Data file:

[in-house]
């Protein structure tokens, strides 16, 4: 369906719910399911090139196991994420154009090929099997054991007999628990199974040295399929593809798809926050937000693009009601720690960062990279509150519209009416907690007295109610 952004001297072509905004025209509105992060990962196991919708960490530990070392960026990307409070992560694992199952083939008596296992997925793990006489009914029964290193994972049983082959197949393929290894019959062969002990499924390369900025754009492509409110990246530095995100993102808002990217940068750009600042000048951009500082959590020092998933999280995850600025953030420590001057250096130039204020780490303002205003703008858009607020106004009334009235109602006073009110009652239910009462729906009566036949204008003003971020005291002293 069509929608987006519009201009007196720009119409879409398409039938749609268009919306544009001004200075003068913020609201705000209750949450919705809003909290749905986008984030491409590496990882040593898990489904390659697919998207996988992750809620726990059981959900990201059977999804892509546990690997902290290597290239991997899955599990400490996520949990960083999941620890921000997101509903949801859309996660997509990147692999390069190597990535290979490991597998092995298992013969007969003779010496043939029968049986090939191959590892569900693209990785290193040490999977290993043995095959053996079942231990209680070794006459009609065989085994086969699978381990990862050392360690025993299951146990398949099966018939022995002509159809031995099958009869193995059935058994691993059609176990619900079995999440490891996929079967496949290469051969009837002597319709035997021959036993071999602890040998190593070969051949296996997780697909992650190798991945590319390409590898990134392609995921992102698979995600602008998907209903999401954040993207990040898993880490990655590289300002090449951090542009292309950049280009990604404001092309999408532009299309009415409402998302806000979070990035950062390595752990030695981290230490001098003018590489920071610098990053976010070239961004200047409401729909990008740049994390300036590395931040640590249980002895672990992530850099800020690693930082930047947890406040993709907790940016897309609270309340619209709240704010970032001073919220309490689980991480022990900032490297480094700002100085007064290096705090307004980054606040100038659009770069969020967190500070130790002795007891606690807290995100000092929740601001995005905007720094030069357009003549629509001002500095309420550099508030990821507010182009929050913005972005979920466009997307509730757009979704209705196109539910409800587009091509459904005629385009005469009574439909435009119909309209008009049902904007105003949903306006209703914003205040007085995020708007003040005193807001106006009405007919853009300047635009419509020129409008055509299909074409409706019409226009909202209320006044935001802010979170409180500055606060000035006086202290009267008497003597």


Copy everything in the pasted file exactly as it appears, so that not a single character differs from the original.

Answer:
[in-house]
């Protein structure tokens, strides 16, 4: 369906719910399911090139196991994420154009090929099997054991007999628990199974040295399929593809798809926050937000693009009601720690960062990279509150519209009416907690007295109610 952004001297072509905004025209509105992060990962196991919708960490530990070392960026990307409070992560694992199952083939008596296992997925793990006489009914029964290193994972049983082959197949393929290894019959062969002990499924390369900025754009492509409110990246530095995100993102808002990217940068750009600042000048951009500082959590020092998933999280995850600025953030420590001057250096130039204020780490303002205003703008858009607020106004009334009235109602006073009110009652239910009462729906009566036949204008003003971020005291002293 069509929608987006519009201009007196720009119409879409398409039938749609268009919306544009001004200075003068913020609201705000209750949450919705809003909290749905986008984030491409590496990882040593898990489904390659697919998207996988992750809620726990059981959900990201059977999804892509546990690997902290290597290239991997899955599990400490996520949990960083999941620890921000997101509903949801859309996660997509990147692999390069190597990535290979490991597998092995298992013969007969003779010496043939029968049986090939191959590892569900693209990785290193040490999977290993043995095959053996079942231990209680070794006459009609065989085994086969699978381990990862050392360690025993299951146990398949099966018939022995002509159809031995099958009869193995059935058994691993059609176990619900079995999440490891996929079967496949290469051969009837002597319709035997021959036993071999602890040998190593070969051949296996997780697909992650190798991945590319390409590898990134392609995921992102698979995600602008998907209903999401954040993207990040898993880490990655590289300002090449951090542009292309950049280009990604404001092309999408532009299309009415409402998302806000979070990035950062390595752990030695981290230490001098003018590489920071610098990053976010070239961004200047409401729909990008740049994390300036590395931040640590249980002895672990992530850099800020690693930082930047947890406040993709907790940016897309609270309340619209709240704010970032001073919220309490689980991480022990900032490297480094700002100085007064290096705090307004980054606040100038659009770069969020967190500070130790002795007891606690807290995100000092929740601001995005905007720094030069357009003549629509001002500095309420550099508030990821507010182009929050913005972005979920466009997307509730757009979704209705196109539910409800587009091509459904005629385009005469009574439909435009119909309209008009049902904007105003949903306006209703914003205040007085995020708007003040005193807001106006009405007919853009300047635009419509020129409008055509299909074409409706019409226009909202209320006044935001802010979170409180500055606060000035006086202290009267008497003597």